Competitive and then some! James developed into an outstanding cover corner despite having to play for three different head coaches — John Rauch, Harvey Johnson, and Lou Saban — and never winning more than four games per season during the first four years of his career.
"It was kind of a strange experience. I wasn't used to losing. It's not a part of my personality. We went through some losing seasons, and up until Lou Saban came [in 1972], everybody else had had problems trying to put the program together. It was a very hard experience, a very depressing experience," said James, a three-time Pro Bowl selection. "I won't ever forget my second year starting. We only won one ballgame, and that one ballgame really felt like it was the Super Bowl to me, simply because losing was very depressing, and when you work hard and you train hard, you expect to win. You believe you can win. Any game you go in, you play beyond and above your talents and ability. You think that just on your ability that you can win, and I think that's the way every football player should think.
"But in reality, we realize it takes 11 people on the field at the same time giving 100 percent. In the process, they have to be coordinated by a coach. We were falling short somewhere along the way, and we weren't winning, and it was a very depressing experience."
A Rough Start
Buffalo's top draft choice in 1971, J.D. Hill, a wide receiver from Arizona State, experienced a plethora of emotions at the start of his career, beginning with the fourth preseason game on August 29 in Atlanta.
"I was sitting on the bench with [quarterback] James Harris, and I said, 'I wish they'd put us in. We'd show them what we can do!' Just about a minute after that, they called us in," said Hill. "The first pass he threw to me was a 67-yard touchdown pass. We kicked off to them, they fumbled, and the next pass he threw to me was a 69-yard touchdown pass. After the game, I got a message. It said, 'J.D., your mother has died.' So I flew to San Antonio, Texas. I'm embarking upon my career and what have you, I'm excited about things, but emotionally now, I'm wrecked. I buried my mother. I hadn't had any sleep. I had to drive from San Antonio to Dallas, got on an airplane, and flew to Detroit [for the next preseason game]. I met up with the team, and the next night I shouldn't have even played. I hadn't practiced. I was emotionally distraught, and I got my knee tore up and my back hurt.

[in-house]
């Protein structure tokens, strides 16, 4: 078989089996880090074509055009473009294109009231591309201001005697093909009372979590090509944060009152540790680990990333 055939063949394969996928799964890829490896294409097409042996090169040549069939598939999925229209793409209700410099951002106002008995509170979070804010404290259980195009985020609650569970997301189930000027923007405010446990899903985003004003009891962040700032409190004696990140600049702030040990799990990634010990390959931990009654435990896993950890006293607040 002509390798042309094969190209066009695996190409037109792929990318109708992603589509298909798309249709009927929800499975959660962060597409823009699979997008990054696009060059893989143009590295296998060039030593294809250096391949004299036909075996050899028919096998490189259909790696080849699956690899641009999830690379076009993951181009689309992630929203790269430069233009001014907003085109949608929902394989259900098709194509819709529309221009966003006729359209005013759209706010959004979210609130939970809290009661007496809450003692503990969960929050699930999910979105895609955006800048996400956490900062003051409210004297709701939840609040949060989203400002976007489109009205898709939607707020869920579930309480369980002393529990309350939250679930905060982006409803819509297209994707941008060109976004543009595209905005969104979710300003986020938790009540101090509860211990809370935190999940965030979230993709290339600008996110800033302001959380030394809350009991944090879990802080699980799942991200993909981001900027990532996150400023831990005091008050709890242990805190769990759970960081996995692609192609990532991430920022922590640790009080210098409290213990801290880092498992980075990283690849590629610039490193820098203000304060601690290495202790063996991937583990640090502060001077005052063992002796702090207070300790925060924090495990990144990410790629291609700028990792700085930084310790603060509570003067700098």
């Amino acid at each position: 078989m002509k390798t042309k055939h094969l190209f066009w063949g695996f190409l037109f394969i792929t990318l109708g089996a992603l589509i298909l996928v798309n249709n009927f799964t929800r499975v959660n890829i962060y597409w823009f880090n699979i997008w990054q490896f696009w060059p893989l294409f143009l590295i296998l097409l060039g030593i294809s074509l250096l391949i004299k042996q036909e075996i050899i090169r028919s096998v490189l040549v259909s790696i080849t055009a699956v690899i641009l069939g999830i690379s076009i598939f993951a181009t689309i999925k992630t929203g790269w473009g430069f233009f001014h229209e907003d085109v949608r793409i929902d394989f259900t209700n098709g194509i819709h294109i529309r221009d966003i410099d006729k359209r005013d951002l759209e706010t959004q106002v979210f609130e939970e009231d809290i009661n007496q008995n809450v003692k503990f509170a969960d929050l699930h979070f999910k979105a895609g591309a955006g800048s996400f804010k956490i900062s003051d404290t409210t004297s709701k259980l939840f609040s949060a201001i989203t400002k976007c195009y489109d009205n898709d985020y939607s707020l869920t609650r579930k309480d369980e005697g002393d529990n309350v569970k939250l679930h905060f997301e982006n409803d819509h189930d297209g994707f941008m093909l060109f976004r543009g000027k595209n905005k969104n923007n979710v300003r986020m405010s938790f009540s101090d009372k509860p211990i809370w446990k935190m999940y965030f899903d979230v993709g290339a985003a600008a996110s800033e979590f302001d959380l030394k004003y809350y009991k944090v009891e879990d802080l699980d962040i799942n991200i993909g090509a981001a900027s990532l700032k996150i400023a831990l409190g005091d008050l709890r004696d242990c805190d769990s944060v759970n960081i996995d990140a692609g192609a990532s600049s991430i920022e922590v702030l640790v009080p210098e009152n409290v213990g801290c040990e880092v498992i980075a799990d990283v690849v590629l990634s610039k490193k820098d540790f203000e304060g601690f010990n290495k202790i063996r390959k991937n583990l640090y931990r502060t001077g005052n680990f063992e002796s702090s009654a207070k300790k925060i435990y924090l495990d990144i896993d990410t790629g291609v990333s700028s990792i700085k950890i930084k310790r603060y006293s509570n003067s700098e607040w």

"I remember running a slant pattern, and I jumped to catch a pass, and [Lions defensive back] Dick LeBeau hit me on my left knee. [Back on the field for a kickoff,] in the process of all the hurry-up and what have you, I went out there and somebody missed a block, and a guy speared me right in the back with his helmet. They carried me off the field, and in the locker room at halftime I hear O.J. [Simpson] saying, 'Let's go out there and get them for Hill.' Well, Buffalo won the game, and I ended up going to the hospital and had my first knee surgery."
After an exhaustive rehabilitation that included getting advice from basketball star Wilt Chamberlain — "Follow everything they tell you to do, but whatever they tell you to do, do a little bit more" — Hill's regular-season debut occurred on November 28, when the 0–10 Bills hosted the Patriots at War Memorial Stadium. The rookie caught three passes for a game-high 82 yards and scored touchdowns of 11 and 47 yards less than six minutes apart in the second quarter. Buffalo won, 27–20, for its only victory that season.